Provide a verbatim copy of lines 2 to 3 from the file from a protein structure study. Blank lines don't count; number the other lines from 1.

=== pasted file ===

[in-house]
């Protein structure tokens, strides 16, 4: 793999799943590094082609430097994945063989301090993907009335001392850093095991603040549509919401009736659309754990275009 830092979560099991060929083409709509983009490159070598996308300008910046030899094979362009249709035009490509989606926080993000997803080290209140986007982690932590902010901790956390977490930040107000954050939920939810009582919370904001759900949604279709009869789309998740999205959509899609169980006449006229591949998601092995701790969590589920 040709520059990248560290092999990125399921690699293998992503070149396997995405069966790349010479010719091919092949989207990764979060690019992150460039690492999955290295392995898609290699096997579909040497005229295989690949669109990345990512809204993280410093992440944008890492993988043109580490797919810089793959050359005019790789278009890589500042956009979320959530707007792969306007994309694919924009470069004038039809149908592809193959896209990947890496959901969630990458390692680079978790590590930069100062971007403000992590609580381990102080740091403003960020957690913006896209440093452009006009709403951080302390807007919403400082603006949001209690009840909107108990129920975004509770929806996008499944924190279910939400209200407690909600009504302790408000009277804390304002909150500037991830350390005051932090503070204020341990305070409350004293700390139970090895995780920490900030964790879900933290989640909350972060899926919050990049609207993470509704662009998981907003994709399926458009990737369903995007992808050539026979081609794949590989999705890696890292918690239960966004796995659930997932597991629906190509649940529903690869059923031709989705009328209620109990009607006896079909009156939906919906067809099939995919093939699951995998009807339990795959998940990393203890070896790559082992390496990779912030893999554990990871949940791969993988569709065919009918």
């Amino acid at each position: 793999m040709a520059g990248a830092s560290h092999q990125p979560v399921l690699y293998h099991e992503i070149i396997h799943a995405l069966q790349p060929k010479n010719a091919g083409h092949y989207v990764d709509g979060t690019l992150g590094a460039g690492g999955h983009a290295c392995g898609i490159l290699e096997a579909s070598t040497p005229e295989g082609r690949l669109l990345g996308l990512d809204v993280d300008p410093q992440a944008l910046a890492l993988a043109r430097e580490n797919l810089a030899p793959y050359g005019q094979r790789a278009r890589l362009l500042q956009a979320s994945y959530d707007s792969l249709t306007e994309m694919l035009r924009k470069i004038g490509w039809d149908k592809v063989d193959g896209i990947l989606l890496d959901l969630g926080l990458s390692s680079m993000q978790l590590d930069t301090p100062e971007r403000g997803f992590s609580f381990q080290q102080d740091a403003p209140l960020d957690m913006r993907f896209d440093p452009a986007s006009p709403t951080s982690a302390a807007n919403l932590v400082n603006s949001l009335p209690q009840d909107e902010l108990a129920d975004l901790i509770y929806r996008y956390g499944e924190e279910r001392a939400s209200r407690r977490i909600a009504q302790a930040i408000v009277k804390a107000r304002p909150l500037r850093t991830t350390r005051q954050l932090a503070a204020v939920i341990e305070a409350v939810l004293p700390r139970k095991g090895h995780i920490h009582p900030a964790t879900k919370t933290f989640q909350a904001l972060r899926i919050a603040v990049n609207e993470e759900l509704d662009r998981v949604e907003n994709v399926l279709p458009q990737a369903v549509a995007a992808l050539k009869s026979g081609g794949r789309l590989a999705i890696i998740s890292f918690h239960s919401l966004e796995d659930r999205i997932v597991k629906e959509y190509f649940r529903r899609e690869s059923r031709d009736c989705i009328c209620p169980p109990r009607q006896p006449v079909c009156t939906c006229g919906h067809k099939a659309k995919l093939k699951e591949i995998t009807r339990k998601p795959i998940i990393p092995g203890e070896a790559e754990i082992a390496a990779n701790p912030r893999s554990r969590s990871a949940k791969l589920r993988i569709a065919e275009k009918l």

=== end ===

């Protein structure tokens, strides 16, 4: 793999799943590094082609430097994945063989301090993907009335001392850093095991603040549509919401009736659309754990275009 830092979560099991060929083409709509983009490159070598996308300008910046030899094979362009249709035009490509989606926080993000997803080290209140986007982690932590902010901790956390977490930040107000954050939920939810009582919370904001759900949604279709009869789309998740999205959509899609169980006449006229591949998601092995701790969590589920 040709520059990248560290092999990125399921690699293998992503070149396997995405069966790349010479010719091919092949989207990764979060690019992150460039690492999955290295392995898609290699096997579909040497005229295989690949669109990345990512809204993280410093992440944008890492993988043109580490797919810089793959050359005019790789278009890589500042956009979320959530707007792969306007994309694919924009470069004038039809149908592809193959896209990947890496959901969630990458390692680079978790590590930069100062971007403000992590609580381990102080740091403003960020957690913006896209440093452009006009709403951080302390807007919403400082603006949001209690009840909107108990129920975004509770929806996008499944924190279910939400209200407690909600009504302790408000009277804390304002909150500037991830350390005051932090503070204020341990305070409350004293700390139970090895995780920490900030964790879900933290989640909350972060899926919050990049609207993470509704662009998981907003994709399926458009990737369903995007992808050539026979081609794949590989999705890696890292918690239960966004796995659930997932597991629906190509649940529903690869059923031709989705009328209620109990009607006896079909009156939906919906067809099939995919093939699951995998009807339990795959998940990393203890070896790559082992390496990779912030893999554990990871949940791969993988569709065919009918």
């Amino acid at each position: 793999m040709a520059g990248a830092s560290h092999q990125p979560v399921l690699y293998h099991e992503i070149i396997h799943a995405l069966q790349p060929k010479n010719a091919g083409h092949y989207v990764d709509g979060t690019l992150g590094a460039g690492g999955h983009a290295c392995g898609i490159l290699e096997a579909s070598t040497p005229e295989g082609r690949l669109l990345g996308l990512d809204v993280d300008p410093q992440a944008l910046a890492l993988a043109r430097e580490n797919l810089a030899p793959y050359g005019q094979r790789a278009r890589l362009l500042q956009a979320s994945y959530d707007s792969l249709t306007e994309m694919l035009r924009k470069i004038g490509w039809d149908k592809v063989d193959g896209i990947l989606l890496d959901l969630g926080l990458s390692s680079m993000q978790l590590d930069t301090p100062e971007r403000g997803f992590s609580f381990q080290q102080d740091a403003p209140l960020d957690m913006r993907f896209d440093p452009a986007s006009p709403t951080s982690a302390a807007n919403l932590v400082n603006s949001l009335p209690q009840d909107e902010l108990a129920d975004l901790i509770y929806r996008y956390g499944e924190e279910r001392a939400s209200r407690r977490i909600a009504q302790a930040i408000v009277k804390a107000r304002p909150l500037r850093t991830t350390r005051q954050l932090a503070a204020v939920i341990e305070a409350v939810l004293p700390r139970k095991g090895h995780i920490h009582p900030a964790t879900k919370t933290f989640q909350a904001l972060r899926i919050a603040v990049n609207e993470e759900l509704d662009r998981v949604e907003n994709v399926l279709p458009q990737a369903v549509a995007a992808l050539k009869s026979g081609g794949r789309l590989a999705i890696i998740s890292f918690h239960s919401l966004e796995d659930r999205i997932v597991k629906e959509y190509f649940r529903r899609e690869s059923r031709d009736c989705i009328c209620p169980p109990r009607q006896p006449v079909c009156t939906c006229g919906h067809k099939a659309k995919l093939k699951e591949i995998t009807r339990k998601p795959i998940i990393p092995g203890e070896a790559e754990i082992a390496a990779n701790p912030r893999s554990r969590s990871a949940k791969l589920r993988i569709a065919e275009k009918l």